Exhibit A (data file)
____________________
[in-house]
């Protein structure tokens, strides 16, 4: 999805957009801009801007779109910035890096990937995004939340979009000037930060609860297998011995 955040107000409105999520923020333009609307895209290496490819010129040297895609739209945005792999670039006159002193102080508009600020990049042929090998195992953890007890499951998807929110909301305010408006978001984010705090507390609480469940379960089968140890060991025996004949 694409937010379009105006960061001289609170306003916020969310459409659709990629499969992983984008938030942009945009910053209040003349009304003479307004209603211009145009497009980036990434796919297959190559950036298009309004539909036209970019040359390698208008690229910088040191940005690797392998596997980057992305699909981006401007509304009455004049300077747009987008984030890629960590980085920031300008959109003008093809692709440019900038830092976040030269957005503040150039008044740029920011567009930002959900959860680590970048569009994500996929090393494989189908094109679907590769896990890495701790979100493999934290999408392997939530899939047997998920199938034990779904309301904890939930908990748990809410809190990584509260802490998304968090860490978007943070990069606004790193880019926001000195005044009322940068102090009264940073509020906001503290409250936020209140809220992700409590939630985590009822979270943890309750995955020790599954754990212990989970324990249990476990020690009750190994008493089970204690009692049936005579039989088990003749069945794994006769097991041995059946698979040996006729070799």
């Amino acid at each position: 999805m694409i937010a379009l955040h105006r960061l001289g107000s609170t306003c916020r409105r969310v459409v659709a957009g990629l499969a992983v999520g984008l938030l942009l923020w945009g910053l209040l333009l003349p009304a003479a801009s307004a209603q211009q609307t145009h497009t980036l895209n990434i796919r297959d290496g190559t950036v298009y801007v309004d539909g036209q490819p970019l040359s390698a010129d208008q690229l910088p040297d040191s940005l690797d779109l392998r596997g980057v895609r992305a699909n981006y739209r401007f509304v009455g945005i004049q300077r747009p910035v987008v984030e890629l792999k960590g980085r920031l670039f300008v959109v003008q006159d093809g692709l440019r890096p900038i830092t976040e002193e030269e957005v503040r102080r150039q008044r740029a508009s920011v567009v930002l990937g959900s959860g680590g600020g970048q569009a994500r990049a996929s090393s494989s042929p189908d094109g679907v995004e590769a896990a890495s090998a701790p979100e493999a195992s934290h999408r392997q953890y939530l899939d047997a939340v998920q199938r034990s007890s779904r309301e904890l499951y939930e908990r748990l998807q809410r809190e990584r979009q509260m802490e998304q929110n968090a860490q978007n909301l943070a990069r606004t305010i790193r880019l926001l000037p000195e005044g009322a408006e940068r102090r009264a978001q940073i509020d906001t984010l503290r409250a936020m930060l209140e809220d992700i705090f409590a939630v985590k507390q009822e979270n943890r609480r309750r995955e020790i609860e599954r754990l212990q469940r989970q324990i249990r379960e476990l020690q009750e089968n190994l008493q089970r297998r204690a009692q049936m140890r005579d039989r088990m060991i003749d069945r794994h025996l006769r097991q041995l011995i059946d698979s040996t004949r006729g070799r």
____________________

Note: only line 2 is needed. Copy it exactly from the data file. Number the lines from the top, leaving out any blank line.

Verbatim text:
């Protein structure tokens, strides 16, 4: 999805957009801009801007779109910035890096990937995004939340979009000037930060609860297998011995 955040107000409105999520923020333009609307895209290496490819010129040297895609739209945005792999670039006159002193102080508009600020990049042929090998195992953890007890499951998807929110909301305010408006978001984010705090507390609480469940379960089968140890060991025996004949 694409937010379009105006960061001289609170306003916020969310459409659709990629499969992983984008938030942009945009910053209040003349009304003479307004209603211009145009497009980036990434796919297959190559950036298009309004539909036209970019040359390698208008690229910088040191940005690797392998596997980057992305699909981006401007509304009455004049300077747009987008984030890629960590980085920031300008959109003008093809692709440019900038830092976040030269957005503040150039008044740029920011567009930002959900959860680590970048569009994500996929090393494989189908094109679907590769896990890495701790979100493999934290999408392997939530899939047997998920199938034990779904309301904890939930908990748990809410809190990584509260802490998304968090860490978007943070990069606004790193880019926001000195005044009322940068102090009264940073509020906001503290409250936020209140809220992700409590939630985590009822979270943890309750995955020790599954754990212990989970324990249990476990020690009750190994008493089970204690009692049936005579039989088990003749069945794994006769097991041995059946698979040996006729070799």